The coaching protest, backed by some of the biggest and most successful federations in the world, followed a clinic on Friday night. Informally, after that clinic, coaches pledged support for the USA proposals to stem the tide of technological suit development swamping their sport. The list of those who will in January at the coaches meeting with FINA will call for a halt to all high-tech trickery in the pool, revert to pre-2008 fabrics and cut back fabric cover in a way that would banish the bodysuit grows longer by the day.
"That message is 'Let's stop - and go back. We have between 80 and 90% of coaches here (Rijeka) in support of that," said Helge Goedecke, senior coach with the Austrian team and a man, free of the ties of contractual obligation hold many back from speaking too openly on the matter of suits, who can say what others think but cannot say - at least not yet.
"What's happening in our sport is stomach-churning," said Goedecke. "It's about fabrics, materials and suits. There is no level playing field anymore. It's a free for all. Are we to have helium in our suits? Why not? There is no control. We have swimmers wearing three suits here.
"I think 100 world records in a year speaks for itself in a sport with a long tradition. In a new sport you might expect to see records falling regularly. In a sport like swimming, and old sport a sport with a long history, it is making a nonsense of the values we've held dear."
"We must ask 'what is possible in the use of materials'? Why do we need that? This is not F1. We don't want it to be. It's not fun to have that kind of [environment] in our sport. Swimming should be the number 1 theme. It's not. Is it about the training, the talent, the hard work, the coaching? Or is it about the suit and a meaningless number of records by swimmers wearing things we don't want in our sport?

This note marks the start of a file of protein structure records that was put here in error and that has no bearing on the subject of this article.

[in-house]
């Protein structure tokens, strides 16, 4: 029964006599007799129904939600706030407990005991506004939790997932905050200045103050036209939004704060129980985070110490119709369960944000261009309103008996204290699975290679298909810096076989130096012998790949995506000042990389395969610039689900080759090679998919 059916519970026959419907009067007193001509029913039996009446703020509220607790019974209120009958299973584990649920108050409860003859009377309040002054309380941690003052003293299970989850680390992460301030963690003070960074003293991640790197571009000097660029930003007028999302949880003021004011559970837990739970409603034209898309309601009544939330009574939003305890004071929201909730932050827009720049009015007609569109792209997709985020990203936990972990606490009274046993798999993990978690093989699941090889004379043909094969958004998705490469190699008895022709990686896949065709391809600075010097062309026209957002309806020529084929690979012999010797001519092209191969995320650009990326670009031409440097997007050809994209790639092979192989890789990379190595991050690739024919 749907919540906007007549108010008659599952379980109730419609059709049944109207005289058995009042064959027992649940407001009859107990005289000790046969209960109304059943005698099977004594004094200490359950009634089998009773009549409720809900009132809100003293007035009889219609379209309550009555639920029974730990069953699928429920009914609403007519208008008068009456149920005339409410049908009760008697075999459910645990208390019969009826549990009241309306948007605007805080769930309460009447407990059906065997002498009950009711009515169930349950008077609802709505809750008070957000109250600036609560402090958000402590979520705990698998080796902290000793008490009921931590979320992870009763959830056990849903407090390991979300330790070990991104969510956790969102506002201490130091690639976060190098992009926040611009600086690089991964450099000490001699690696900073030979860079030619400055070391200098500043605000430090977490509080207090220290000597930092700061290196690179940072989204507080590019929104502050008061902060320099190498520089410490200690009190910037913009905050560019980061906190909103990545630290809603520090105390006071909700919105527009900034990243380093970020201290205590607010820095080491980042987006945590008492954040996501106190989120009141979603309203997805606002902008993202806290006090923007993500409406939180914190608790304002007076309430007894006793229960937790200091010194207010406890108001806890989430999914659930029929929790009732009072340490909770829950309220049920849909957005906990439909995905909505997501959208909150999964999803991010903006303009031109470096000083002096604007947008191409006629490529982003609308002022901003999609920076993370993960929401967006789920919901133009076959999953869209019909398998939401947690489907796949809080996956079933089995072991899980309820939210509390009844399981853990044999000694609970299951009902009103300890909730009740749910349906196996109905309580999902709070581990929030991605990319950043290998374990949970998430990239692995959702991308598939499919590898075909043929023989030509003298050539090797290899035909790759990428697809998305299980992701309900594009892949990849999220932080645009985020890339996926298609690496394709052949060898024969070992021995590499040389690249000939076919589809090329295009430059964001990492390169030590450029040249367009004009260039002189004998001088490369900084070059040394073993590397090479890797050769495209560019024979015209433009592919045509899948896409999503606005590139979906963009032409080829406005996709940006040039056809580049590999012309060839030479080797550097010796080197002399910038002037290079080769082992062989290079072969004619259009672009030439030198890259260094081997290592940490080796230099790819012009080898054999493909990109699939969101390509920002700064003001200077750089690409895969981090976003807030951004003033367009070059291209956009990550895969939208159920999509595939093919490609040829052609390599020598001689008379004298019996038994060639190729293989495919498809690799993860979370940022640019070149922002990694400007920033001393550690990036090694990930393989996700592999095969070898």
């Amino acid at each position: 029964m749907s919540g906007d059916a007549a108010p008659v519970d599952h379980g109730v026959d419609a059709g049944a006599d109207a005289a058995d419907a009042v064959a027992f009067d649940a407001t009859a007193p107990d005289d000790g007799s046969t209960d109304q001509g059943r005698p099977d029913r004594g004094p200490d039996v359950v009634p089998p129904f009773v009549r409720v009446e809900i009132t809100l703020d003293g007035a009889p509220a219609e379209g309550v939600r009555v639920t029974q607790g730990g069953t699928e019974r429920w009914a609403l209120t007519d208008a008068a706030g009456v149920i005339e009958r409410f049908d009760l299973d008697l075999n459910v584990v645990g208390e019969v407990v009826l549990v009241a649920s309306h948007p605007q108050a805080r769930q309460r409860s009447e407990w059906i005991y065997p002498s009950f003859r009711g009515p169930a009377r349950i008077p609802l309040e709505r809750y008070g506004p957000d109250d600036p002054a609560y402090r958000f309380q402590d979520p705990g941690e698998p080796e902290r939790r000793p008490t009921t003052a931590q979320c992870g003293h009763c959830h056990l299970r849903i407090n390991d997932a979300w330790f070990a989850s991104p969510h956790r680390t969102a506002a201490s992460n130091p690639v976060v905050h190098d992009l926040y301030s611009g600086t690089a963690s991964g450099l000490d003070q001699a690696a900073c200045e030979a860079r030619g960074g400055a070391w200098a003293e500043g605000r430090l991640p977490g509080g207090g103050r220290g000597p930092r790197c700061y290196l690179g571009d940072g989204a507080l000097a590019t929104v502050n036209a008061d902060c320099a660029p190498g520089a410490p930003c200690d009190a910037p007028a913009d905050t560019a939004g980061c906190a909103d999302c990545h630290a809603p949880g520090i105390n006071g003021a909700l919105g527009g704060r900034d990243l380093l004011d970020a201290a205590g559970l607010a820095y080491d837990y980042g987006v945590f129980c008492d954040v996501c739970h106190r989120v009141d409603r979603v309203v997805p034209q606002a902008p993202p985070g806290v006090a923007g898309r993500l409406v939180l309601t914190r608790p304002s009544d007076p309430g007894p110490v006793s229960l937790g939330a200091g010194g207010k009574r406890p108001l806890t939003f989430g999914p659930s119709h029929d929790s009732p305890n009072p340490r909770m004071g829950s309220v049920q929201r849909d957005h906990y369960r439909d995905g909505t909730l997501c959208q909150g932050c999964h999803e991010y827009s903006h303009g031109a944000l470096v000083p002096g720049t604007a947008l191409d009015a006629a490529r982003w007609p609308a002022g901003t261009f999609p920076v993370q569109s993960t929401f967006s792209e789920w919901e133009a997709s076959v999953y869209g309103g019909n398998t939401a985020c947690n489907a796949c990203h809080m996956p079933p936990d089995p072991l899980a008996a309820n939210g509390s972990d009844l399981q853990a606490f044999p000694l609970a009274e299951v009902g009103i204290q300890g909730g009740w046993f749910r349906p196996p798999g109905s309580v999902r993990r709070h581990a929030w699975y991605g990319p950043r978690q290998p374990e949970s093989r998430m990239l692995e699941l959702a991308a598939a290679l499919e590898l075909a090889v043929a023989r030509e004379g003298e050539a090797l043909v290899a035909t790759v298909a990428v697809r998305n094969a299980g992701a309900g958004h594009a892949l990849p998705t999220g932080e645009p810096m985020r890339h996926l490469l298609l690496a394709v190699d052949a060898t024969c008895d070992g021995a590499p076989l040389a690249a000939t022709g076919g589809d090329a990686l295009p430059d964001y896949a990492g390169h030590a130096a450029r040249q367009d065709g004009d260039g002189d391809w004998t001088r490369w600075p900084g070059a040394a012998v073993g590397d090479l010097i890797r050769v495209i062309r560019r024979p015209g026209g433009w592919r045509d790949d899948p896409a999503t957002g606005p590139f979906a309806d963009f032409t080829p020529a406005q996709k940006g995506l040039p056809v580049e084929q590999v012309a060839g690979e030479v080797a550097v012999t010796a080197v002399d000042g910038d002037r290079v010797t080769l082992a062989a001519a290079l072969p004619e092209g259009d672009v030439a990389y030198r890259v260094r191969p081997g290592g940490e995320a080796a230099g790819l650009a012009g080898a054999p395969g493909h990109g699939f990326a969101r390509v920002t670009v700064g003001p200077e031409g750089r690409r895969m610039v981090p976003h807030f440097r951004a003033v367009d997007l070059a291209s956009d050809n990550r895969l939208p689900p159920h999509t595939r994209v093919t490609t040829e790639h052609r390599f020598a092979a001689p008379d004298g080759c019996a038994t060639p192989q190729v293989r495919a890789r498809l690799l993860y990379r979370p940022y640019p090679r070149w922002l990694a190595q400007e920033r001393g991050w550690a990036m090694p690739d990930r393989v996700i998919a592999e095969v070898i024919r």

A coach for 27 years, in Germany and, for the past 10 years in Austria, Goedecke has worked with all levels of swimmers, from the likes of Mark Warneke through to junior club swimmers.
"When the swimmers just wore 'trunks' we had a fair sport. We've lost that now. Suits with neoprene and such things are from the word of open water, where the suits have cooling effects and help swimmers endure long distances in open water conditions. Those things have no place in the pool."
Austria and Austrians, he said, were in the "fortunate position" of having no tie to one brand of suit or another. "It's easier for us to say what many believe and are saying in private: we want a fair sport, fair to all from 1st, 2nd and 3rd through to 8th in [every line-up]. These suits are having a real result - they are changing the result within a line-up." By that, he meant not only on the clock but in the finishing order as suits helped some more than others, in terms of type of suit and type of swimmer's body.
"We should stop, go back," said Goedecke. "We support what America is proposing. We want to cut back the fabric. No bodysuits and supporting materials. How will we regulate that? Are we to have a chip sensor like at the supermarket checkout, to test all suits before the start? God forbid. We want no F1: winter tyres, summer tyres, spoilers for different conditions and so on. Let's get back to roots. This is swimming. It's simple. We have an elemtn. It's called water - and we swim through it. Swimming is so wonderful. It's my life and my livelihood. It churns my stomach to see what's happening here."
He noted that FINA rules are being broken. Beyond the argument over whether a suit is a "device", this is what Goedecke is talking about: "Amaury has a unique suit. It is tailor-made, just for him, so that it fits him just right and so that the help from the suit is perfect for his body." No name can be attributed to that quote. If there is truth in it - and there is good reason to believe that not only is there truth in it but the practice is fairly common among suit makers and their biggest notes on their score sheet.